When the Heart Failure team needed a new, high-tech cardiac monitor for their toolkit, they took their case to the Supply Value Analysis Committee (SVAC).
The committee’s job is to rule on large-scale orders for new medical supplies and devices that providers in any department want to use in the care of their patients. This group of 11 physicians and eight administrators applies science as well as value to new product choices.
“Having a multidisciplinary, collaborative approach that leverages the clinical, purchasing, materiel-management and financial expertise across our health system is paramount to our future success in the changing health care paradigm,” said SVAC Chair Kert Anzilotti, M.D., MBA, chair of Radiology and physician leader of the Neurosciences service line. “The SVAC is a start at creating that collaborative competency and will better position us to tackle difficult decisions in the areas of supply chain and physician-preferred devices.”
The process is easy to submit new supply ideas: Any employee or member of the Medical-Dental Staff can submit a request for a new product via the Christiana Care intranet through a link on the Purchasing Department page. Every request comes across the desk of Clinical Technology Assessment Specialist Lois Simpson, MSN, RN. She and her colleagues in Purchasing do the important and necessary market research and financial analyses that support committee decision-making.
“Our job is to work collaboratively with those making the purchasing request to help ensure that the item is not only cost-competitive but is safe, adds value and offers a positive improvement or outcome for our patients,” Simpson said. She is also responsible for promoting standardization of the products used on our patients across the health system and for ensuring that education plans are in place to meet any associated staff-training or certification requirements.
“Focusing on patient outcomes and enhancing quality and safety is key to providing care that our neighbors value,” said Sharon Kurfuerst, Ed.D., OTR/L, FACHE, FAOTA, FABC, senior vice president for Health Services Operations. “While balancing cost-effectiveness with these outcomes is critical, our supply value analysis process allows the health system to make strategic purchasing decisions that support clinical excellence and the delivery of high-value, expert care.”
At Christiana Care, the supply value analysis process touches everything new — including items as diverse as gauze used to dress a wound, a Foley catheter replacement kit, orthopaedic implants, cardiac monitors and pacemakers. The SVAC is supported by several subcommittees, comprised of medical, clinical and purchasing staff who review and have the authority to rule on orders of new medical supplies and devices with an annual spend of $30,000 or less. Currently there are designated subcommittees for orthopaedics, neurospine and perioperative supplies, electrophysiology, interventional radiology, the catheterization lab and patient supply products. Staff who have a new product request present a data-driven rationale to their committee peers for the proposed acquisition.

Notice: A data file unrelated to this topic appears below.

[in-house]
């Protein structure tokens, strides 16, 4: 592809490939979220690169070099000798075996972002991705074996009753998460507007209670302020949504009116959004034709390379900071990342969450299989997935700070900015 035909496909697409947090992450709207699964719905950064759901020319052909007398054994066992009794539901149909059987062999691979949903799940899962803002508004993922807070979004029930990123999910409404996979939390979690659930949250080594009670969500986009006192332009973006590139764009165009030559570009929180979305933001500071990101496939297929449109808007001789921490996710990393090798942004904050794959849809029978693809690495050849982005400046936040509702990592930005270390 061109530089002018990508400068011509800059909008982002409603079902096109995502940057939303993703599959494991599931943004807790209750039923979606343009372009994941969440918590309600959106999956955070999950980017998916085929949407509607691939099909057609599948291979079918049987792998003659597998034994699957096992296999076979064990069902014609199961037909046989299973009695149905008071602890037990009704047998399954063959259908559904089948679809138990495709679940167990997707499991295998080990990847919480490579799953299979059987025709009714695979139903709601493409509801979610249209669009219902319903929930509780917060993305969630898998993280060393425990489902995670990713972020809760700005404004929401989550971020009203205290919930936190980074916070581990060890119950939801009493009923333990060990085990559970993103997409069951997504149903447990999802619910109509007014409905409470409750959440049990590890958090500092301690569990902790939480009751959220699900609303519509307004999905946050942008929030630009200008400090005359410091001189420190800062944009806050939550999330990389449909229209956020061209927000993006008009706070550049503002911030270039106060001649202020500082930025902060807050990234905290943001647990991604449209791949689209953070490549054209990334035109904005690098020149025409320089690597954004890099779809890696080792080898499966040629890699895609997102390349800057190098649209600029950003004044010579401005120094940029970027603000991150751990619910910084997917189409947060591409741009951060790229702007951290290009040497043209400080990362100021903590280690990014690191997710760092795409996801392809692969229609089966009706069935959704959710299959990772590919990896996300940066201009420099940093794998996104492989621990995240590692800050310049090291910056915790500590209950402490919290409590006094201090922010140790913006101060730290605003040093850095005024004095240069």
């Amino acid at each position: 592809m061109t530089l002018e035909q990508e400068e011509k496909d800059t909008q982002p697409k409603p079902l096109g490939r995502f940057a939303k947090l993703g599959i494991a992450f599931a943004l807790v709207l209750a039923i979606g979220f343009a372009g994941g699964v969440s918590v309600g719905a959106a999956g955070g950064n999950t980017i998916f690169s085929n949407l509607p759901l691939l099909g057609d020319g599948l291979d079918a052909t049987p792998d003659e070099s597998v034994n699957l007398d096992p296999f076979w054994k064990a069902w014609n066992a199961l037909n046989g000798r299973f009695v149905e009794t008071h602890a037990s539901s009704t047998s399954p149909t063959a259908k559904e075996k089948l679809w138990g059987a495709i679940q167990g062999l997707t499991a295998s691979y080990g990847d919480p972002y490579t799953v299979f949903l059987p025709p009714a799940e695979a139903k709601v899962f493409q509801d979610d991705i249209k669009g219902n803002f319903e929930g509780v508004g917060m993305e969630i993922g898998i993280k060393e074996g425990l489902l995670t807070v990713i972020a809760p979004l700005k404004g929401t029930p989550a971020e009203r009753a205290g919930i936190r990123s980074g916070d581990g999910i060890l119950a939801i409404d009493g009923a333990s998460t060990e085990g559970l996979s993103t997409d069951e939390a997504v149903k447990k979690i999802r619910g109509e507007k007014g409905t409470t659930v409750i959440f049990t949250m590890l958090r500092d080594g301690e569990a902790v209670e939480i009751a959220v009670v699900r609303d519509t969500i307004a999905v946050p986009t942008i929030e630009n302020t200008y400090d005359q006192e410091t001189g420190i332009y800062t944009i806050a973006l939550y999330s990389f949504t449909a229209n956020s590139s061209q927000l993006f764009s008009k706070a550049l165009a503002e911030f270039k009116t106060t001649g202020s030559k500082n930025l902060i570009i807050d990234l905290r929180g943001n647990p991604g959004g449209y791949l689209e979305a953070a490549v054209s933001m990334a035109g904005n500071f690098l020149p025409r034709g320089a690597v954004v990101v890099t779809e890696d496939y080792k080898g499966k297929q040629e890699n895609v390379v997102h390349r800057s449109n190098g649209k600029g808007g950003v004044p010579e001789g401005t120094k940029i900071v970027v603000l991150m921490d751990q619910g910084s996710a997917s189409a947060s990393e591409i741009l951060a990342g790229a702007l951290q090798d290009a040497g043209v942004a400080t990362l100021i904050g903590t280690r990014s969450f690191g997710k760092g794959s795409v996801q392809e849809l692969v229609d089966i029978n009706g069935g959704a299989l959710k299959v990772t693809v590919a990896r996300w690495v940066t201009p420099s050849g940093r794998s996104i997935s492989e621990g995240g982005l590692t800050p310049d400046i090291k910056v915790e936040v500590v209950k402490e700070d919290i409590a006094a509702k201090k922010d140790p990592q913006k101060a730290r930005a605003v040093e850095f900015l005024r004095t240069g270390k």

“Most of the products we order are covered under agreements that our Purchasing Department administers,” said Mark McDermott, MBA, CMRP, vice president, Supply Chain. “In addition to helping guide the committee decision-making process, our contract managers play a critical role in negotiating competitive pricing with the manufacturer, mitigating any potential increase in pricing from current suppliers and ensuring adequate supply to meet expected demand. What we want our providers to know is that if they hear about a product that may work better than what they are using, they have an avenue through the SVAC to submit their request for more immediate review.”
The Heart Failure team, led by Mitchell Saltzberg, M.D., FACC, FAHA, medical director, worked with the Center for Heart & Vascular Health’s business informatics group to make the case for purchasing CardioMems, a tiny implantable device that monitors pulmonary artery pressure. The data Dr. Saltzberg presented to the SVAC showed that daily read-outs from the monitor could benefit patient care management and potentially reduce hospital readmissions.
“Our team was prepared to do the work involved to bring a new product into our system,” said SVAC member, Billie Speakman, MBA, RRT, vice president for the Heart and Vascular service line. “As a value driven organization, we have to make choices about what to order, and to do that effectively, we need to continue the conversation around medical best practices. We all need to take ownership of the process and be conscientious about doing what is best for our patients as well as the organization.”